In Another Loss, Judge Says BP Can’t Claw Back Damage Overpayments

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By Margaret Cronin Fisk and Laurel Calkins

Sept. 24 — BP Plc was barred by a U.S. judge Sept. 24 from recovering hundreds of millions of dollars it claims to have overpaid some victims for economic losses from the 2010 Gulf of Mexico oil spill.

BP had sought to claw back millions of dollars after the court earlier revised the method for calculating the damages.

U.S. District Judge Carl Barbier in New Orleans rejected that bid, quoting from language of a release people had to sign to receive payment under the settlement.

BP told claimants, “If you sign this release, that's it, it's over for you. It doesn't matter if the law changes or not, or if the interpretation of the settlement terms changes for better or worse,” Barbier said. “I don't know how you get around it.”

The company's attempt to recover the money was “classic hair-splitting,” Barbier ruled. “The only conclusion is that this language bars BP from any attempt at restitution.”

BP sought the return of overpayments on 793 claims it was forced to pay under a now-rejected formula that calculated losses without requiring specific matching of revenue and expenses. BP attributed $185 million in overpayments to just 208 of these claimants, Kevin Downey, a lawyer for the London-based company, told Barbier.

BP will appeal the decision, Geoff Morrell, a company spokesman, said in an e-mailed statement.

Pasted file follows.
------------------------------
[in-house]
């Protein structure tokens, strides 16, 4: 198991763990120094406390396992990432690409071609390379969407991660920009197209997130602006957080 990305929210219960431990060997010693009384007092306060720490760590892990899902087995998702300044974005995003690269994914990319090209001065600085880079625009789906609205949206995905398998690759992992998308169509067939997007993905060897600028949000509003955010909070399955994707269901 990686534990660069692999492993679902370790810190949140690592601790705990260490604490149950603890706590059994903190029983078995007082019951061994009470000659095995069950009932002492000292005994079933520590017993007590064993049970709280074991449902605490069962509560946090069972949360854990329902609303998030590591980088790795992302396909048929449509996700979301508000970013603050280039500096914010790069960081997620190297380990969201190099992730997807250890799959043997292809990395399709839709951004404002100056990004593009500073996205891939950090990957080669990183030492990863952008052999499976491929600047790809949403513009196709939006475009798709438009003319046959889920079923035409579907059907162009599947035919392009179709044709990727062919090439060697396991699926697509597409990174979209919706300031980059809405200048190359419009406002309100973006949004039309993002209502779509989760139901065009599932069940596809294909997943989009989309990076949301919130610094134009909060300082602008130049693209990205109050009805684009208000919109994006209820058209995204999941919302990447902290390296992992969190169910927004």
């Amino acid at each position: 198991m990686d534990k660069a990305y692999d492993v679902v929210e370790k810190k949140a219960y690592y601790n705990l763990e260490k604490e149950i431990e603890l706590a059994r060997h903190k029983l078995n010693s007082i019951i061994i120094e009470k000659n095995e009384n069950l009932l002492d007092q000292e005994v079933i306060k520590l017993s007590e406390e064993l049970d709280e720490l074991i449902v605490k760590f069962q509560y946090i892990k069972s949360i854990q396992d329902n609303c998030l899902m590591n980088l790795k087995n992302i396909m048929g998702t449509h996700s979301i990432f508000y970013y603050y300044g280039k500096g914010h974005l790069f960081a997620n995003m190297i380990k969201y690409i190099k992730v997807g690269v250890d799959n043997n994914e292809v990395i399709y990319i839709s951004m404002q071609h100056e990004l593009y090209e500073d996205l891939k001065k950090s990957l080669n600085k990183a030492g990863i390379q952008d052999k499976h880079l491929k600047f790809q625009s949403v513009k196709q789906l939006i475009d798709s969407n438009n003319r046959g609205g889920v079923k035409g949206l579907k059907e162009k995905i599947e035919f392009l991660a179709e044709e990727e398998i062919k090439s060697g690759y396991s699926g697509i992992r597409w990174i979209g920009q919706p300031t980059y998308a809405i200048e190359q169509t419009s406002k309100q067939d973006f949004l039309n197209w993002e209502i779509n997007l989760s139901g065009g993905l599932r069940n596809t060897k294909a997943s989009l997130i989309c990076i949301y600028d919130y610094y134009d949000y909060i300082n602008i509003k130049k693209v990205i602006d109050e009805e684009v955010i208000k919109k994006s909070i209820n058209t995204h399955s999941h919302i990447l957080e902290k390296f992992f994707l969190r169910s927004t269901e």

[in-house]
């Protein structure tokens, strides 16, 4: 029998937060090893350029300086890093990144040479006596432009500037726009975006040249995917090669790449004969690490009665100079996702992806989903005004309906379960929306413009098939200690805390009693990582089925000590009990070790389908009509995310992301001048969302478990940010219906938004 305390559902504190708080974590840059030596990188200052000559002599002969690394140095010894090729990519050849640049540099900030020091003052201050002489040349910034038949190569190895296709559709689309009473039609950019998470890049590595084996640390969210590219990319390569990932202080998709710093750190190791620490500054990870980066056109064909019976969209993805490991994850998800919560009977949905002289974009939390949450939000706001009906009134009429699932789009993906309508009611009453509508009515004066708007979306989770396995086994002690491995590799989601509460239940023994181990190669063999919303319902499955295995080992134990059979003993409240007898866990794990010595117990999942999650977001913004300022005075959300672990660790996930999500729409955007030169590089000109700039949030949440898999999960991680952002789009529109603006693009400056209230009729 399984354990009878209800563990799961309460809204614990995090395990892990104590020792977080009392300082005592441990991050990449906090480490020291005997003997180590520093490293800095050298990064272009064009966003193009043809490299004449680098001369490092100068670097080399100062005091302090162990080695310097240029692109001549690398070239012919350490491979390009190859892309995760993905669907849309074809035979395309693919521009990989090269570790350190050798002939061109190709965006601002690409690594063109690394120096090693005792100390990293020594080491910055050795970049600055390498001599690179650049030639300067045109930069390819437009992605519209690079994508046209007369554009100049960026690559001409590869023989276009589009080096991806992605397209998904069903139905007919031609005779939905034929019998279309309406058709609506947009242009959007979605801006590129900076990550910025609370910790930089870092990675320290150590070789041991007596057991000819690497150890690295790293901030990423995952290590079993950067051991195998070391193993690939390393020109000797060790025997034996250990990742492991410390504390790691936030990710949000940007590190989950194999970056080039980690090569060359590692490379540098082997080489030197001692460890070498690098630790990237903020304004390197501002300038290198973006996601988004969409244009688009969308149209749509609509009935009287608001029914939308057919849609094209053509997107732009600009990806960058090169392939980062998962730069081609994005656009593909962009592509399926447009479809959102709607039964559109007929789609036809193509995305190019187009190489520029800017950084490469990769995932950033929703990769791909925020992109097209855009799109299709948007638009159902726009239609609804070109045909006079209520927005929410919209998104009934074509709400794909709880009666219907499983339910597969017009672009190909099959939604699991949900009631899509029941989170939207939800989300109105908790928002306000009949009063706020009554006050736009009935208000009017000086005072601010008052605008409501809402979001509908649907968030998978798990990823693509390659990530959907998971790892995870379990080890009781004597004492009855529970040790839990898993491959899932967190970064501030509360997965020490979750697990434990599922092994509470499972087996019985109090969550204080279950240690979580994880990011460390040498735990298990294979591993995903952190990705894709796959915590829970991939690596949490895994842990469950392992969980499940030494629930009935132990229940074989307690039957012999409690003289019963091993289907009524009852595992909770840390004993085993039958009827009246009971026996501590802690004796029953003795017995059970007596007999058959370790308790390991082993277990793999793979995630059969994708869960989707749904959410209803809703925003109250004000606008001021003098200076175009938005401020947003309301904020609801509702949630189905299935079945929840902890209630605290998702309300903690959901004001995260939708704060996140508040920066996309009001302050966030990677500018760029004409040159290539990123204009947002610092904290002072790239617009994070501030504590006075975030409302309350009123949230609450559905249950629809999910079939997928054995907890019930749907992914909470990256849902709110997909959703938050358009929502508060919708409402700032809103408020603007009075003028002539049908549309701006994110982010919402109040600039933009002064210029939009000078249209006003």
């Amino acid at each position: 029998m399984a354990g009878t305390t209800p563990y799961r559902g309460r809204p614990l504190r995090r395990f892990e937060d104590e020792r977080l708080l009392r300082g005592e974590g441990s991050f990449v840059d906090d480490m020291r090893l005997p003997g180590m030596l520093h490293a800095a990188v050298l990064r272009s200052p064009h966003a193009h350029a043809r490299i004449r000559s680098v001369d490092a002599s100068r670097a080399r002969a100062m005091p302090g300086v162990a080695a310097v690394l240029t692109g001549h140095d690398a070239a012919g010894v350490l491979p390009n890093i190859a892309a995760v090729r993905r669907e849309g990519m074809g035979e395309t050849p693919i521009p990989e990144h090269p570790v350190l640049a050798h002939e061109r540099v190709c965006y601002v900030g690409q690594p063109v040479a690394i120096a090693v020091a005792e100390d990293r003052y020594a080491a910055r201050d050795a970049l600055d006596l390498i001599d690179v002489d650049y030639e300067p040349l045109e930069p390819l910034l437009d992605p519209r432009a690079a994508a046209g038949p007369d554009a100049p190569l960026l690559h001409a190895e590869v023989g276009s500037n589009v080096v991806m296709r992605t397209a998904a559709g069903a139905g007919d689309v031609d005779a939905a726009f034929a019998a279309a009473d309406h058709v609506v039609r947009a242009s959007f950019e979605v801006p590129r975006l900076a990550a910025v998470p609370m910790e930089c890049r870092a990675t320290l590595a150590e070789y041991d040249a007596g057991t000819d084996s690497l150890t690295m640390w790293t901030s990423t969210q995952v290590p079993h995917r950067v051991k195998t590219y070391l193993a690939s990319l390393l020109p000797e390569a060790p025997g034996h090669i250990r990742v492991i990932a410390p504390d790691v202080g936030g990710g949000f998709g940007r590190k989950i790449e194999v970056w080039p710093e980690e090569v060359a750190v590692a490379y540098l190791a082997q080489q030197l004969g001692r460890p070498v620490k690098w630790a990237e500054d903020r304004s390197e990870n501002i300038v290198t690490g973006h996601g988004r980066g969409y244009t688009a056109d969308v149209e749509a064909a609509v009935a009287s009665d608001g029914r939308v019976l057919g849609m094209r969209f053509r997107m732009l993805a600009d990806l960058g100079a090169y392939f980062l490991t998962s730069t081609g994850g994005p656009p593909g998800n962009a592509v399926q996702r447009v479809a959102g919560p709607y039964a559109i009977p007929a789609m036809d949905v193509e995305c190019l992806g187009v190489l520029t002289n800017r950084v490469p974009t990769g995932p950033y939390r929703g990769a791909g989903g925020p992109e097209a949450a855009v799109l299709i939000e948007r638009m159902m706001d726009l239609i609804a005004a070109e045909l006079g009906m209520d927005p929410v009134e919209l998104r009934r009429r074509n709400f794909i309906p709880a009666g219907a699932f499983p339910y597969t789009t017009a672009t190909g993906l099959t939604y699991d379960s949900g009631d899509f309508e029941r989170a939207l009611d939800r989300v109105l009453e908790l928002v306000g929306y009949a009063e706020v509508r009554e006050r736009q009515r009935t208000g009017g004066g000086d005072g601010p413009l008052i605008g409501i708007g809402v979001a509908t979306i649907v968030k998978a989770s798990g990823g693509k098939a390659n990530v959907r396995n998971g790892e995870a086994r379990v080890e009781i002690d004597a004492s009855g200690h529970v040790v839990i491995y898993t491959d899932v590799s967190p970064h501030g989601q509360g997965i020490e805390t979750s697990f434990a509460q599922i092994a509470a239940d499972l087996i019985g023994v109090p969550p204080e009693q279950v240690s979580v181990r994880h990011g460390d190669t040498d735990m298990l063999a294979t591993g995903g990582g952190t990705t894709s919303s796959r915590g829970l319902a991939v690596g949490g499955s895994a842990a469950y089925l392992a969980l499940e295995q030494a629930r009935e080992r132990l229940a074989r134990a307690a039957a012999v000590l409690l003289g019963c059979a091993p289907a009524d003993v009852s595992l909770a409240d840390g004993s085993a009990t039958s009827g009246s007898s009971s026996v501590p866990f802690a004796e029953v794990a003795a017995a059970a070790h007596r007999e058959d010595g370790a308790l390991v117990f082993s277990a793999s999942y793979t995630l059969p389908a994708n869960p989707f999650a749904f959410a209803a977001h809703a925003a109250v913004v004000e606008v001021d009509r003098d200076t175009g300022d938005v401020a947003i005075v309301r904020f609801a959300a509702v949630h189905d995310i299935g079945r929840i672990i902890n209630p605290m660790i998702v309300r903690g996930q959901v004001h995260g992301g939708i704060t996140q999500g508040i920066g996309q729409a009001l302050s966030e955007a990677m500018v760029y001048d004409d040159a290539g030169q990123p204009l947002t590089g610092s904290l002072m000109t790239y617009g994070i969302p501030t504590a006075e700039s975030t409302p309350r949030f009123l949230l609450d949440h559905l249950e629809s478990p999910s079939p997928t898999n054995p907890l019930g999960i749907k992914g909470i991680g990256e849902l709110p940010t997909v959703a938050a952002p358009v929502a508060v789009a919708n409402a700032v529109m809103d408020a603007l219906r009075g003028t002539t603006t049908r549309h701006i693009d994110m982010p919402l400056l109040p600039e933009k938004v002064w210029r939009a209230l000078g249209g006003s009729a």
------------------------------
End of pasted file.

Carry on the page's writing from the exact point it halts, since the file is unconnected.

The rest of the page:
‘Windfalls' Upheld

“No one disputes that the claimants whose windfalls the court has now upheld have been paid money they didn't deserve for losses they didn't suffer,” Morrell said. BP's request for the return of that money “was an attempt to reach the only fair outcome,” he said.

Barbier's ruling was BP's second courtroom loss in less than a month. Barbier, who is in charge of thousands of consolidated oil-spill claims, ruled Sept. 4 that BP acted with gross negligence in drilling the Macondo well off the Louisiana coast, leading to the explosion aboard the Deepwater Horizon drilling rig that killed 11 and caused the worst offshore spill in U.S. history.

That ruling exposes BP to as much as $18 billion in U.S. water pollution fines, which Barbier has yet to assess. BP has set aside $43 billion to cover all costs of the spill and has already paid more than $28 billion in spill response, cleanup costs and damages.

Thousands Underpaid

Joe Rice, one of the victims' lawyers who negotiated the settlement with BP, said Barbier upheld the settlement and release as they were written. “BP agreed to this and they wanted these payments to be final,” he said after the hearing. “We allege that thousands of people were underpaid by BP, but they don't want us opening those back up.”

Barbier didn't immediately rule on a separate request by victims' lawyers to automatically compensate all cleanup workers and coastal residents injured during the spill under BP's settlement, rather than require them to sue the company for help.